01 October 2003


Error n. A defensive fielding or throwing misplay by a player when a play normally should have resulted in an out or prevented an advance by a base runner.

OK, so I was wrong.

The Yankees set out to embarass themselves right off the bat this year as well. Bernie "Can You Throw This For Me?" Williams misplayed a flyball, which led to a 2-run "triple" by Torii Hunter that should have been a single, first and third, at worst. Matt LeCroy isn't exactly a speed demon, and they might both have scored on Koskie's double anyway, but the point is that Bernie's play is an error if I ever saw one. For the record, I didn't see this one, but I heard it on MLB radio over the internet. (Free for the playoffs if you try eight free issues of Sports Illustrated, which they're hoping you'll forget to cancel in November. I won't.)

In addition, Bernie's universally acknowledged misplay led to Alfonso Soriano knoblauching a throw past Aaron Boone when he was pressed to make the play on Hunter, trying for third.

SOAPBOX TIME: Isn't it high-time that the rules were changed concerning errors? I mean, every report you hear or read tells you that Bernie Williams screwed up yesterday, and yet the box score doen't even mention the "misplay". It just says "triple". And Mike Mussina is laden with three earned runs, instead of the one or two he really deserved.

For whatever reason, the Powers That Used-to-Be decided that a player has to actually touch a batted ball for the play to be ruled an error. Now this kinda makes sense, considering that it's pretty hard to screw something up if you never get to handle it. On the other mitt, though, after 150+ years of playing this game, pretty much everybody knows how a centerfielder is supposed to play that ball: i.e., if you can't get to it, cut it off and keep the batter from running to second, or, say, all the way around to home plate.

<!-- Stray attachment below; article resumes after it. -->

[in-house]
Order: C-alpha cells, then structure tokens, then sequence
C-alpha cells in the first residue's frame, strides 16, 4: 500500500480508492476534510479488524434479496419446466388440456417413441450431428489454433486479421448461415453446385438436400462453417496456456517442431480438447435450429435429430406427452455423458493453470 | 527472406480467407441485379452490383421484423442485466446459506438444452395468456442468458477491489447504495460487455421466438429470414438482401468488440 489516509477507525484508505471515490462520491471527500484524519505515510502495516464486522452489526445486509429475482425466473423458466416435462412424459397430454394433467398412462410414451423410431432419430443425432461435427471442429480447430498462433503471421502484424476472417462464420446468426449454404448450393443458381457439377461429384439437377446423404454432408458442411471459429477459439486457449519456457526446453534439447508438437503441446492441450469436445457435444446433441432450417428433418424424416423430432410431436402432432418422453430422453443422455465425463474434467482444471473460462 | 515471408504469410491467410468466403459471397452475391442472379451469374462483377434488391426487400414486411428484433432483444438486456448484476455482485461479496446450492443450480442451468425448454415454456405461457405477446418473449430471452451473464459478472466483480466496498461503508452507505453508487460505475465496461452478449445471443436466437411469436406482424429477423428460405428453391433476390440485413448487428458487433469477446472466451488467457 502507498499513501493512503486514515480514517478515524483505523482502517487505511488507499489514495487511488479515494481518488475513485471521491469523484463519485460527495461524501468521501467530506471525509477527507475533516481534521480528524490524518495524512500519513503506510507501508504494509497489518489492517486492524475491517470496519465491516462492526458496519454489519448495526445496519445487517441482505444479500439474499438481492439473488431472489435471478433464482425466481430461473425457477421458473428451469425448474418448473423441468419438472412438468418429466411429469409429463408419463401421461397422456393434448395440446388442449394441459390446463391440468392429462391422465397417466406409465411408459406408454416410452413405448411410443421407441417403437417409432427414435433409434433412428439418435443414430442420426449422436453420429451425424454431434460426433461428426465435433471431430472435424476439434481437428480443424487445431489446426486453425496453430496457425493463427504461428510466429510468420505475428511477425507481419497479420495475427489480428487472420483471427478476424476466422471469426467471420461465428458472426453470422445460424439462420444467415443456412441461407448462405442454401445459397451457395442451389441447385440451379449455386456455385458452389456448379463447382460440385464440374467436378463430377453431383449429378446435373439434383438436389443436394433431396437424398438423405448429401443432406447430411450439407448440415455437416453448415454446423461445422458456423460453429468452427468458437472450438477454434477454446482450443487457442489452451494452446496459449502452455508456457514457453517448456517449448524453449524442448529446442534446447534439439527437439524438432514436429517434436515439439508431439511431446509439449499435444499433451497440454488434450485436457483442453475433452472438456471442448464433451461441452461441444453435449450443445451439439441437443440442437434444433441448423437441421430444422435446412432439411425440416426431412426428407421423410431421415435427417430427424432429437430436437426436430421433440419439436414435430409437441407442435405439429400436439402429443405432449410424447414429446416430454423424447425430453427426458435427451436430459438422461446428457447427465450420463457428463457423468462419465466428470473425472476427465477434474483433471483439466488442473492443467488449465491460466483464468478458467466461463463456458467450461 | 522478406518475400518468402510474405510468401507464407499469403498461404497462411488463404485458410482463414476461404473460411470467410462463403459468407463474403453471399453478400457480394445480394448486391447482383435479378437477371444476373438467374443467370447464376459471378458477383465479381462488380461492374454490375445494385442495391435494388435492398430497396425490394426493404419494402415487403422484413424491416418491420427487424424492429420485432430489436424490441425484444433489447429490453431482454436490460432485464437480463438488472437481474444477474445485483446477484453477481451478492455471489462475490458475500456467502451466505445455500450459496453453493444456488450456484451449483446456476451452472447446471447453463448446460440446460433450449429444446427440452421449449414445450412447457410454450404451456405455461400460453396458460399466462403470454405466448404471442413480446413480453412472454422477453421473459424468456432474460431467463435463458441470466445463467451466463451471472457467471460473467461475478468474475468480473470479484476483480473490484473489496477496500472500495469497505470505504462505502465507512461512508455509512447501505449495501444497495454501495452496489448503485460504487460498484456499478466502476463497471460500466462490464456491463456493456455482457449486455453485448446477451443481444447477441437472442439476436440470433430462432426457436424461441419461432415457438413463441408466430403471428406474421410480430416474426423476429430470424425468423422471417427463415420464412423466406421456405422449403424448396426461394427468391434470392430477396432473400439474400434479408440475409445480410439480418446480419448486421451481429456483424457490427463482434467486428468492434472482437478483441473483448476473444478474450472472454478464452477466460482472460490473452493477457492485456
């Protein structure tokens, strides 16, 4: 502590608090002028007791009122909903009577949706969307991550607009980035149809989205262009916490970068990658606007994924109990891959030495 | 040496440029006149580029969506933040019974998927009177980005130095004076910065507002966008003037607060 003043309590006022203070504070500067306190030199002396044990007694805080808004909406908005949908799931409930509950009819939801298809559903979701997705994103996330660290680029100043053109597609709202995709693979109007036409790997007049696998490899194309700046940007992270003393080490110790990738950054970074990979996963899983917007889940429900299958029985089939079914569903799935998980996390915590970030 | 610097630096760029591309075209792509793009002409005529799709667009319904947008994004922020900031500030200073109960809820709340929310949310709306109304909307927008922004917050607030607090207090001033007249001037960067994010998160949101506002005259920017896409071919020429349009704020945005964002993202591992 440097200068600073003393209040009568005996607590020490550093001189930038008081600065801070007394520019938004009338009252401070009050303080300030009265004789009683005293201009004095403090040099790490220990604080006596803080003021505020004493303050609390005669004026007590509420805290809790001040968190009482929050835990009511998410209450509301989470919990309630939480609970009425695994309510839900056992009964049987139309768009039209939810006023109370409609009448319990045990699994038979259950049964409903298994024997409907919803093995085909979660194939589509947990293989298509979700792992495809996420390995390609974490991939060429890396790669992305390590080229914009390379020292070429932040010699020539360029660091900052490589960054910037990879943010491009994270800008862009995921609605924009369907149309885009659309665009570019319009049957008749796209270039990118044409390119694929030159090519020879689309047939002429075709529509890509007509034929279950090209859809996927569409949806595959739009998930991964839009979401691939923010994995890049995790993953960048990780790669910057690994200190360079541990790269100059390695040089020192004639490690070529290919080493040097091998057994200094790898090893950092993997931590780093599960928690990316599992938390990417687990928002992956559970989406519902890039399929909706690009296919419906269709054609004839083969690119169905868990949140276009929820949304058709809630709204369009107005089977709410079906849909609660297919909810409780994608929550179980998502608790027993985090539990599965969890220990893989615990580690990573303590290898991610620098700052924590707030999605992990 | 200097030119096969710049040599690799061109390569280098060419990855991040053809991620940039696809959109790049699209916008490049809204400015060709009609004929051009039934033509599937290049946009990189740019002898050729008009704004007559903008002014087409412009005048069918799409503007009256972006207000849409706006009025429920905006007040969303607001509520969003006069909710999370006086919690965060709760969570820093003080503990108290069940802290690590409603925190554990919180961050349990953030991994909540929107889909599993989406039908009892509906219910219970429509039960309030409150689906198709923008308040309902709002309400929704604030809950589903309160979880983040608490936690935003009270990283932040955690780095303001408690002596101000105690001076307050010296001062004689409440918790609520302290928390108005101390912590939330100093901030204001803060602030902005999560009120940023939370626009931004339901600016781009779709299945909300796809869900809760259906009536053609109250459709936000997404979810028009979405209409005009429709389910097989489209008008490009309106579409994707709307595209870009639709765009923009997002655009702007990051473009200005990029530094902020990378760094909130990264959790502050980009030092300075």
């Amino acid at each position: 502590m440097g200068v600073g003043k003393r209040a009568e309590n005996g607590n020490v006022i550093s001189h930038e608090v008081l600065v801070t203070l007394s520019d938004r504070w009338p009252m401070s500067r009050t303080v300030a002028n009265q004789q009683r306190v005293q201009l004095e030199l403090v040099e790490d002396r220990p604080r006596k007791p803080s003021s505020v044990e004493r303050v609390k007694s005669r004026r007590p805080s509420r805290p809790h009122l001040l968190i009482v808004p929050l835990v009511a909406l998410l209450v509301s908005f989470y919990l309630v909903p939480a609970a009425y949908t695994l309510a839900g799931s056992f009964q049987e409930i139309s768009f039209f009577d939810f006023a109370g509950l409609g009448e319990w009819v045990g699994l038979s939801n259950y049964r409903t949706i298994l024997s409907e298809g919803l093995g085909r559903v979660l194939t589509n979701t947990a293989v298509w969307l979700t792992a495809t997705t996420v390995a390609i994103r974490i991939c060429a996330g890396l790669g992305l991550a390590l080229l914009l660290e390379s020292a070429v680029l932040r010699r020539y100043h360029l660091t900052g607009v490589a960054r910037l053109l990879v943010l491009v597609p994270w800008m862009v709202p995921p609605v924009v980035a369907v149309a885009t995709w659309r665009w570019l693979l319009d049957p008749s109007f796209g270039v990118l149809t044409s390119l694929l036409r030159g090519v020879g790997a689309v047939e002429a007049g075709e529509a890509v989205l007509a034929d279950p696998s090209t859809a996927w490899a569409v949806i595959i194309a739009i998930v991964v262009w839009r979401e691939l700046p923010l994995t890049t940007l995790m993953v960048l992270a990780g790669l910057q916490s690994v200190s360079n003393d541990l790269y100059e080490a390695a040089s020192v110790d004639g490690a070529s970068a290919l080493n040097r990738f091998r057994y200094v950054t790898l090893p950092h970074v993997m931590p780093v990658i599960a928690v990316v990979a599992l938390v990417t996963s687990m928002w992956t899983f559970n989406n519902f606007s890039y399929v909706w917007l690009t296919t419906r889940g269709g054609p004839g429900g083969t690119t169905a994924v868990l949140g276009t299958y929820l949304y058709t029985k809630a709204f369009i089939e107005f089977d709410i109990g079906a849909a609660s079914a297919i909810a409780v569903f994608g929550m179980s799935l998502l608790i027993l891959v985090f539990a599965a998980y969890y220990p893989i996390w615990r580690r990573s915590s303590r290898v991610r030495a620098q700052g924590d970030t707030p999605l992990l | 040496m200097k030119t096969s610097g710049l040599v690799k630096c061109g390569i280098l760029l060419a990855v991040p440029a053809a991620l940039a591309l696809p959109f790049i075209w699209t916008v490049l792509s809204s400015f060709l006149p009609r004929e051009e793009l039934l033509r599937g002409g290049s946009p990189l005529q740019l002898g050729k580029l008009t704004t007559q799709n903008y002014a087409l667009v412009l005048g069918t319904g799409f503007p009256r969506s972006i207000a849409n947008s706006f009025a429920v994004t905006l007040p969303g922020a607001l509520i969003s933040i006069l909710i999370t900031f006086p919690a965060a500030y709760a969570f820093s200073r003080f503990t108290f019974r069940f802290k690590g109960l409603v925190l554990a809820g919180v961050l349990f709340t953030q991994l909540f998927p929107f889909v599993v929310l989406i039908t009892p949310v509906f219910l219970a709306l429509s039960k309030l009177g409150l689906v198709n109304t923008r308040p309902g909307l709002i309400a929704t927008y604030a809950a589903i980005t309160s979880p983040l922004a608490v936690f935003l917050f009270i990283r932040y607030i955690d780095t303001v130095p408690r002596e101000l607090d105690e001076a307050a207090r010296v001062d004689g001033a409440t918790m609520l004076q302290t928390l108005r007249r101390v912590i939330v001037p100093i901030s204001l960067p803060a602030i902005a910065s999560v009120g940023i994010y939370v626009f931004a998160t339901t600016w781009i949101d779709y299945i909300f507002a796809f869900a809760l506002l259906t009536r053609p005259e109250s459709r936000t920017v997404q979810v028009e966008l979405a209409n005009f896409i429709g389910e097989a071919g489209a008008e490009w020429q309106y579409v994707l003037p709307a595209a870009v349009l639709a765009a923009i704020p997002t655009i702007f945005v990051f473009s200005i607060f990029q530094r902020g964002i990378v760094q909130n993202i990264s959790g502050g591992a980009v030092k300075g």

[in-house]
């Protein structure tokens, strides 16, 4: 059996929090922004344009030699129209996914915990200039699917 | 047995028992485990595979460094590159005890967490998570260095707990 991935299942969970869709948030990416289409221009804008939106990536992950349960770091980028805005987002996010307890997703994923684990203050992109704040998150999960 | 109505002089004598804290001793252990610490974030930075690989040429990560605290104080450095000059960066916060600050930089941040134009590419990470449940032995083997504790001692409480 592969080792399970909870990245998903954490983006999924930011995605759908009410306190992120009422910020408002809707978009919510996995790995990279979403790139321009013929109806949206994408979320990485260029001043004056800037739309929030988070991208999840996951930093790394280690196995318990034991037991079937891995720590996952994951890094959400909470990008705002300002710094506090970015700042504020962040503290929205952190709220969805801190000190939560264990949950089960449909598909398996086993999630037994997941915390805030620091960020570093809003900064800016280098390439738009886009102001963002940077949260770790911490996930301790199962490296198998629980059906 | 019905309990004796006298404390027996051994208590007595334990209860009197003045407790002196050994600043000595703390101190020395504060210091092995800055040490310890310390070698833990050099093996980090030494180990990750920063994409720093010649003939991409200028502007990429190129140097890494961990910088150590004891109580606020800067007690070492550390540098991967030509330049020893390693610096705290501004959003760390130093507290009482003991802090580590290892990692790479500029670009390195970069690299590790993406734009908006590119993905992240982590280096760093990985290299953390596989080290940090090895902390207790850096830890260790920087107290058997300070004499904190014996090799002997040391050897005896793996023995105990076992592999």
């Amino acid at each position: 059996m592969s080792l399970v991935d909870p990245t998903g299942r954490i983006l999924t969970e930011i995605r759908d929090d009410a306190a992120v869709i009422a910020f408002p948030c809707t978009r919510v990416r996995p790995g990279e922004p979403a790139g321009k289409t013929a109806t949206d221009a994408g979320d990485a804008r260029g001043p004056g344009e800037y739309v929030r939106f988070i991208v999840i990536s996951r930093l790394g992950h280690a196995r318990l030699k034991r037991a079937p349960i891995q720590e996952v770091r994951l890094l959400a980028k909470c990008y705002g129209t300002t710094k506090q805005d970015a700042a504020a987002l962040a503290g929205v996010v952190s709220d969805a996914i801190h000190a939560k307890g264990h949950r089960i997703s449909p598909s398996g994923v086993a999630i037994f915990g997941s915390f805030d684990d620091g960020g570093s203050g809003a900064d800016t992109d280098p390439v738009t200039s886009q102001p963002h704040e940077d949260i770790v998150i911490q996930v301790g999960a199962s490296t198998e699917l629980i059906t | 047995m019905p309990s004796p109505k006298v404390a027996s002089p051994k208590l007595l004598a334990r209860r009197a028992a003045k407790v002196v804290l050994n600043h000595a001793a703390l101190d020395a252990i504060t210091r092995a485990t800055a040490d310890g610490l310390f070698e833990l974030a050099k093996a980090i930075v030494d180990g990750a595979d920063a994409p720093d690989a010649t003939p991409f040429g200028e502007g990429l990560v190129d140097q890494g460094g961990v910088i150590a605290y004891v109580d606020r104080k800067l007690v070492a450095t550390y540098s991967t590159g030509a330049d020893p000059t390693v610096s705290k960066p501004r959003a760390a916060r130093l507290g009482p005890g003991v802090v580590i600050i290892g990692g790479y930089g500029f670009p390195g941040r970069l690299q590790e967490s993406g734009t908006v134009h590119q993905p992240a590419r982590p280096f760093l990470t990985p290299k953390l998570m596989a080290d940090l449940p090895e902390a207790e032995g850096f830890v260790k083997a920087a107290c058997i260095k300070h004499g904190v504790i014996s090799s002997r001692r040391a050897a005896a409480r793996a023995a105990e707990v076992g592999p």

Bernie didn't do that. He screwed up the play, allowing a single to be streched into an RBI "triple" and forced another error (actually called as such this time) that allowed another run to score. So why is that not an error? Why is Mike Mussina blamed for that run instead?

Tradition. That's why.

Tradition says that he's got to touch the ball. So if a ball is hit up the middle, and the shortstop dives to his right, everyone would acknowledge that this was a stupid thing to do, but the official scored can't actually call it an error.

Tradition says "You can't anticipate the double play." This means that with a runner on first and less than two out, the middle infielder can step on second base and then knoblauch the throw all the way to Tibet and he's not credited with an error. It simply goes down as a fielder's choice and a putout at 2B. But in the 21st century (and for most of the last one) hundreds, if not thousands, of double plays are turned every year, and we all know that if you can't get the throw off cleanly, it's better to just hold onto the ball. Everyone knows that, and yet the Rules still say it wasn't an error.

It's time to give Tradition the boot and bring in some common sense.

The Yankees still lost, which is ultimately what matters, but let's call a spade a spade here, eh? Or, you know, an error.

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